To Mask or Not to Mask? That Is the Question
Mayo Clinic doctor uncovers the truth about wearing a mask
Let me start with the bottom line: Those of us who have been wearing masks will likely continue to wear masks in most situations for months to come. Those who have resisted or don’t understand their own risks will continue to put themselves and others at risk by not wearing masks when mask-wearing would be quite appropriate.
Now, that’s it. You can go on about your day, masked or maskless, or you can find out the truth about what I know as your trusted doctor.
The CDC jumped the gun on mask-wearing for vaccinated people. We so desperately want to be back to our new normal that we aren’t listening to the message about risk. We could be endangering ourselves and others.
Let me now tell you what I plan to do as a fully vaccinated, two-shot, know-my-risks guy and as someone who, like you, does not want to get COVID-19 or suffer its long-term consequences of which we know very little:
Outdoors: No mask on my runs, but if I stop and talk to someone, I pull out my mask and put it on.
In the car: No mask if my wife and I are together. Mask on if anyone else is in the car with us especially if a passenger is at high risk because of significant other health conditions such as heart or lung issues.
Walking outside at a farmers’ market or flea market: Mask on.
At the gym: I don’t go to the gym now. But if you do, wear a mask.
Meetings: Wear a mask. You don’t know the vaccination status of anyone else. And at most meetings, individuals are not of our household.
At work: If you’re headed back to the office, mask up unless your workstation is isolated and protected and distanced, then mask off at your desk. Wipe down the surfaces if you share common work spaces. Keep hand sanitizer on your desk and use it often.
Grocery store, post office, and similar public places: Mask on.
Shopping: At Walmart and other big box stores, even though they are relaxing their policies about requiring masks, I will wear one.
Doctors’ offices, any medical facility: Mask on. The providers will be wearing masks too.
Rock concerts and other outdoor events such as Little League games or your grandchild’s soccer match: Mask on (unless you sit far away in the bleachers). A picnic in the park with your family in your bubble, no mask needed.
Dining out: Mask on to enter a restaurant. Request a table away from others. Then you may remove your mask. If dining outdoors, make sure tables are distanced and servers are wearing masks. But if you’re dining with people not in your bubble, if you don’t know their vaccination status, why risk sitting side-by-side with them or across a table? Take a picnic lunch outside and distance.
Bars, casinos, and crowded restaurants: Won’t even go there.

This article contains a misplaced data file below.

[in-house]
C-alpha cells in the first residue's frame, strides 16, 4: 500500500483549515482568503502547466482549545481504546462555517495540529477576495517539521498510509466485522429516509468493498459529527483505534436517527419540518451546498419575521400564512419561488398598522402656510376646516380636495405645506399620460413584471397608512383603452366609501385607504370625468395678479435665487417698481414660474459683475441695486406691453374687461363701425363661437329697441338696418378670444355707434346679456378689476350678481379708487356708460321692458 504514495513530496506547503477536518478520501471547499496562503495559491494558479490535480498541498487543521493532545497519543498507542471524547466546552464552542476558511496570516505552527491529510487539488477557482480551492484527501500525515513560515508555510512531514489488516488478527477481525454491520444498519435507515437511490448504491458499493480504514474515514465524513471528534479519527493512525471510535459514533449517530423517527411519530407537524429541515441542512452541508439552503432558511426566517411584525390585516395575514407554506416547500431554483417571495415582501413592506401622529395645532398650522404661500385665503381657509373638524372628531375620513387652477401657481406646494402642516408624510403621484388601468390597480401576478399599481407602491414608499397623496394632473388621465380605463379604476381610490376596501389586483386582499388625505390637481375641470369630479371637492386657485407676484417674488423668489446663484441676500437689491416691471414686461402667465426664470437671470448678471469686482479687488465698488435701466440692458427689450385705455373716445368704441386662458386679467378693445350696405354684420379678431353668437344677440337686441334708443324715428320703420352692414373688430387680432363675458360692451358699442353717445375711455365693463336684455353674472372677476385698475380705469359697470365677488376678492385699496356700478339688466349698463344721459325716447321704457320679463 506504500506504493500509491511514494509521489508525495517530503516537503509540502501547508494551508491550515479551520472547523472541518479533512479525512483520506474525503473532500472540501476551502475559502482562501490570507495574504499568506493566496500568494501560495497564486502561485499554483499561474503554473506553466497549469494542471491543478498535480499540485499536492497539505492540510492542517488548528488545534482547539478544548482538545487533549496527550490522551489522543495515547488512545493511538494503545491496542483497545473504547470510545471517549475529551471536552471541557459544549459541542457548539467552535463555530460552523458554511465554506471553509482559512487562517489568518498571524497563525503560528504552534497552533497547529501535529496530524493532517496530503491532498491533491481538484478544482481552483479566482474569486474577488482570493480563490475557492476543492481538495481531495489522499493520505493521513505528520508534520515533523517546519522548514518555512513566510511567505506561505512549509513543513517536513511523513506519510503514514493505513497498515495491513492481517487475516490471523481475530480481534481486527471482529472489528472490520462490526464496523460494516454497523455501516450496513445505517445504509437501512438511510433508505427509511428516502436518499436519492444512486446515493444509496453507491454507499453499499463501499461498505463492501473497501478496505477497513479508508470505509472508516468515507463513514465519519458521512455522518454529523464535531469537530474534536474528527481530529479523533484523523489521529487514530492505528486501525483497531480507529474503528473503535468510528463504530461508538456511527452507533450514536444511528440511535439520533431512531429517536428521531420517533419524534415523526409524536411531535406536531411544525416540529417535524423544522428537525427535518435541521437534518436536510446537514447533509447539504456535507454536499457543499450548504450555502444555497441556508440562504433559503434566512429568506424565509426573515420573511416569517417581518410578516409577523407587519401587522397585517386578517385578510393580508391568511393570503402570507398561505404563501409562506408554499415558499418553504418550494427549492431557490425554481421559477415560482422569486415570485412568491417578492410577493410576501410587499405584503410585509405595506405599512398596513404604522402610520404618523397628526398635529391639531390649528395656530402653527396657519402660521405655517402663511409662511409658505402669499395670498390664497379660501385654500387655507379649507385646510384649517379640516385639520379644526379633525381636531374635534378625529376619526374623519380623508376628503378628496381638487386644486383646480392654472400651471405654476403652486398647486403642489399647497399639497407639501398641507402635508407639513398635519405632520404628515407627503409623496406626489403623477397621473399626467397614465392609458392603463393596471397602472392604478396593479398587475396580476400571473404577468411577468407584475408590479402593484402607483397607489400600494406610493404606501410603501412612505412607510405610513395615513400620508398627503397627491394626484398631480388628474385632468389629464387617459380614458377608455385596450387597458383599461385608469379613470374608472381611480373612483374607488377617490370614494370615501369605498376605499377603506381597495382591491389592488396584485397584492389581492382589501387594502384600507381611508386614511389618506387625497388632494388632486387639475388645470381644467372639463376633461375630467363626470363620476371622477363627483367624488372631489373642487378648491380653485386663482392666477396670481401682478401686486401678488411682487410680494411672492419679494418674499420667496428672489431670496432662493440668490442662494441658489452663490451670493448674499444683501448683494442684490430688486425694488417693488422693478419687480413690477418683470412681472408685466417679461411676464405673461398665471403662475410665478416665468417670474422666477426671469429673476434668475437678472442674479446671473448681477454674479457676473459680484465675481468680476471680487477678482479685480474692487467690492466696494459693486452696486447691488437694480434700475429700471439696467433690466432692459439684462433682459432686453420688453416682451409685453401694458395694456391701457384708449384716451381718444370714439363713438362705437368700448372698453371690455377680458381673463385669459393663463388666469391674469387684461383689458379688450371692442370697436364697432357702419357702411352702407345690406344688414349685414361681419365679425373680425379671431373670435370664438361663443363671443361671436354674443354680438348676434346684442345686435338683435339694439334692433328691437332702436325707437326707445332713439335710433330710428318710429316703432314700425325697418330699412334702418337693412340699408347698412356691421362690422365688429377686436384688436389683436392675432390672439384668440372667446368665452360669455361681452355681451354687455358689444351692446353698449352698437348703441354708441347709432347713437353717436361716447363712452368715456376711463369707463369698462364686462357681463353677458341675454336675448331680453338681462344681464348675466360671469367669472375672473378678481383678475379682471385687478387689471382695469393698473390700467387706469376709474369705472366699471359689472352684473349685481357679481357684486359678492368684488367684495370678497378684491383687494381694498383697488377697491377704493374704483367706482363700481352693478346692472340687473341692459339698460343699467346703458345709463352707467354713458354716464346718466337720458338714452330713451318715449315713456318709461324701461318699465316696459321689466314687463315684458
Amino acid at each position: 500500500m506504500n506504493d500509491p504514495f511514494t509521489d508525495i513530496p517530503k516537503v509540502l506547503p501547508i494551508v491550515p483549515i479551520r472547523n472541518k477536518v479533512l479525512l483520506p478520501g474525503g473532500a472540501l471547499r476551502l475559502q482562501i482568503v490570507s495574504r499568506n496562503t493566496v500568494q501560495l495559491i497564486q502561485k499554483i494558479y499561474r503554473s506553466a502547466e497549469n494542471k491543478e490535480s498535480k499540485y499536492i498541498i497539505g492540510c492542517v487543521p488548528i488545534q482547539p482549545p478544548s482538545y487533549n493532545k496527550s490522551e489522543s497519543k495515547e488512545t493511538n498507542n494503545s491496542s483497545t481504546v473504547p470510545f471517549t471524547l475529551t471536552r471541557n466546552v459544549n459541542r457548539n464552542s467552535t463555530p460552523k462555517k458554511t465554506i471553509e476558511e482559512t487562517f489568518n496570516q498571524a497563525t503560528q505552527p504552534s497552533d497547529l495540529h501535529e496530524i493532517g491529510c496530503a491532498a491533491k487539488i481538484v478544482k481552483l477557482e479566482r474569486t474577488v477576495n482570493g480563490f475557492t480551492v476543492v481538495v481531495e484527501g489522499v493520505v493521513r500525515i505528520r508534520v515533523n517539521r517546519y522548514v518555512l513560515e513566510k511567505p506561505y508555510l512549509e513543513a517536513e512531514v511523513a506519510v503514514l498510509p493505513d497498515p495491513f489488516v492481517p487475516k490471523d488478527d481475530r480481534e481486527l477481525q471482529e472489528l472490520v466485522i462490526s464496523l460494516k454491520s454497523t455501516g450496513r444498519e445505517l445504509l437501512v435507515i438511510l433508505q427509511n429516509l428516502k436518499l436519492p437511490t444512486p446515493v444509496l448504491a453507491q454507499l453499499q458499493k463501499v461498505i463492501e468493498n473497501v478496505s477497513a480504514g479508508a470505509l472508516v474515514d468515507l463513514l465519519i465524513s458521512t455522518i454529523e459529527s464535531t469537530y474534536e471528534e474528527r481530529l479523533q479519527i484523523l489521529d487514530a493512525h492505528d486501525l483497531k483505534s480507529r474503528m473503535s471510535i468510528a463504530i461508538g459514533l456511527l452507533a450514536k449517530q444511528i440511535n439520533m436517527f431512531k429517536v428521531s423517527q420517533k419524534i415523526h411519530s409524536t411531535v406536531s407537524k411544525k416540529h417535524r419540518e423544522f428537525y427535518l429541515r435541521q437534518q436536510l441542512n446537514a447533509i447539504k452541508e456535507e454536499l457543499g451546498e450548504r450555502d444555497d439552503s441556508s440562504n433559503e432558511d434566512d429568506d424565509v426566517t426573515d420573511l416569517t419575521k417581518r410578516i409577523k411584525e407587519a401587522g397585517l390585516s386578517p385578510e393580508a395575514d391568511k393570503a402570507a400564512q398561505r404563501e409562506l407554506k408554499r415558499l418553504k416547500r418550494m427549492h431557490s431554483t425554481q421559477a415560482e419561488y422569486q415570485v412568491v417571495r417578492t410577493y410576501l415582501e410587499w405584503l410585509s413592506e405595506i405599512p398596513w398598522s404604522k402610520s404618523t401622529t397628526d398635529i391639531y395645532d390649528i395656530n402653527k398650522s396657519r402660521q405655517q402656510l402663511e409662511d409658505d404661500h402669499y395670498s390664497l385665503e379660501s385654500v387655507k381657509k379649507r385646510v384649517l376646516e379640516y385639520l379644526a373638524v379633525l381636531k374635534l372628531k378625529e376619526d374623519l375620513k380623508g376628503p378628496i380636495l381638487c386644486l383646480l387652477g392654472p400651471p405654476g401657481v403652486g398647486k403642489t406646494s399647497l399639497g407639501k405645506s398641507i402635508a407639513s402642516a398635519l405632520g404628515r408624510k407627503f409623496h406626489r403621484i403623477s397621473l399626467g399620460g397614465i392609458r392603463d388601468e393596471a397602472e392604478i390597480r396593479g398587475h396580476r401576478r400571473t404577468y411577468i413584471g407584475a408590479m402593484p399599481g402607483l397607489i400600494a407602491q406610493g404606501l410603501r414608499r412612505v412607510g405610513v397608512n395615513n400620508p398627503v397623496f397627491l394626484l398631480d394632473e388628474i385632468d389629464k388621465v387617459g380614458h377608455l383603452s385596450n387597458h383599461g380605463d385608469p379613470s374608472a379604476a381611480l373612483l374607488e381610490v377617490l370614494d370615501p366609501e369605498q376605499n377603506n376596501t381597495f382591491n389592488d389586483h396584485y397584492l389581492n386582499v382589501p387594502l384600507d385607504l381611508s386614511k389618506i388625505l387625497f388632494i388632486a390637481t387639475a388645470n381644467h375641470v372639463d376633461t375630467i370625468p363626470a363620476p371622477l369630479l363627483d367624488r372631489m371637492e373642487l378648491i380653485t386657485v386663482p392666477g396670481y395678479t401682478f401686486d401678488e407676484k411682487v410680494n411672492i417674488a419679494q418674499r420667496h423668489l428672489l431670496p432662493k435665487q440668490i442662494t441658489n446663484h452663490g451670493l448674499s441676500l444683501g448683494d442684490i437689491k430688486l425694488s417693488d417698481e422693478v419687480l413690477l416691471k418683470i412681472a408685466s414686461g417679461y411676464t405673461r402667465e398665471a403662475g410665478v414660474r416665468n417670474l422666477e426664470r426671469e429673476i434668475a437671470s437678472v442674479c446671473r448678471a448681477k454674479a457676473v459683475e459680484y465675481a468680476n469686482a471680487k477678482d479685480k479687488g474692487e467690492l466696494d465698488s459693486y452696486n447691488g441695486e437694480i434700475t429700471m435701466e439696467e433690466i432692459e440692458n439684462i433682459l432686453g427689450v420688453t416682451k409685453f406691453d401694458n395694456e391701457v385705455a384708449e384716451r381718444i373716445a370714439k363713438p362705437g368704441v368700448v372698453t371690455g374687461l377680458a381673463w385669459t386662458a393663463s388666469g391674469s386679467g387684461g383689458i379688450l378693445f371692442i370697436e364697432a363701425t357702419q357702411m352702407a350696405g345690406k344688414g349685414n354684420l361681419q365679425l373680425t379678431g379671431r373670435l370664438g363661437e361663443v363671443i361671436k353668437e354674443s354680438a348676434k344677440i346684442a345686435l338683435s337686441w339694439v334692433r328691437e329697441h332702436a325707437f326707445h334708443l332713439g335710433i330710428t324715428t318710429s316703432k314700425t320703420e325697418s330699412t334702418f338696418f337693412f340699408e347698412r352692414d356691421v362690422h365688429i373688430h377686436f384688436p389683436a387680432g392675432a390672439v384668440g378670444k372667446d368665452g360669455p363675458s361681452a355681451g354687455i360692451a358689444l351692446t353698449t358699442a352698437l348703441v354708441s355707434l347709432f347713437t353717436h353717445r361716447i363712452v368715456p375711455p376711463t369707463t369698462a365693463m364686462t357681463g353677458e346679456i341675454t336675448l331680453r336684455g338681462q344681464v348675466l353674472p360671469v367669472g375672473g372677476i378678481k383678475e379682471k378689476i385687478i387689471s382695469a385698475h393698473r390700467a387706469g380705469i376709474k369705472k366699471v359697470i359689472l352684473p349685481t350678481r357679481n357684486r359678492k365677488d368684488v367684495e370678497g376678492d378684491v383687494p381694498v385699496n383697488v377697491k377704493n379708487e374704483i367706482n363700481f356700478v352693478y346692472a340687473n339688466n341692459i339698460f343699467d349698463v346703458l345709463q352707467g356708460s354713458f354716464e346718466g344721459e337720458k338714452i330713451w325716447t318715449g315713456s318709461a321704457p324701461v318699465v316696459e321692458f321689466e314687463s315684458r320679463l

Planes, trains, buses, subways, Uber: Wear a mask. No negotiation here.
Elevators: If others are present, don your mask. Or wait for the next car.
Schools: Wear a mask if visiting your child’s school. If you are attending in-person classes, wear a mask.
Church: Wear a mask, even as you depart and talk with parishioners in the parking lot.
What We Know
The vaccines while not foolproof are highly effective and seem to be protective against the mutant strains, which are deemed to be more transmissible than the original COVID-19.
Yet despite high degrees of effectiveness, you and I are still at risk for developing mild forms of the disease and are subject to developing the long COVID syndrome, which has affected, according to some studies, most individuals who did survive COVID. This is an obscure, profoundly debilitating constellation of symptoms that may last for up to a year or longer.
Long COVID sufferers may develop impairment in concentration, shortness of breath, intestinal disorders and vague aches and pains, which have defied explanation. For many, their senses of smell and taste have returned but might be different (such as sensitivity to something in particular).
The question for each of us is this: Are you willing to risk this illness especially if you have personal risk factors that make you susceptible to COVID such as heart and lung disease, or if you take immunosuppressive medications, or if you are overweight and more prone to COVID-19, or if you are a caregiver for someone with a weakened immune system or visit Grandma at the nursing home?
Only you can assess your own risks and make choices about your health in this matter and in all others. But to protect us all, we need full vaccination across the population with the safe vaccines available now, respect for others in social settings, and a mask in your pocket or purse ready to hook behind your ears when the situation warrants.
When you smile, even with a mask on, your eyes smile too. Be safe out there.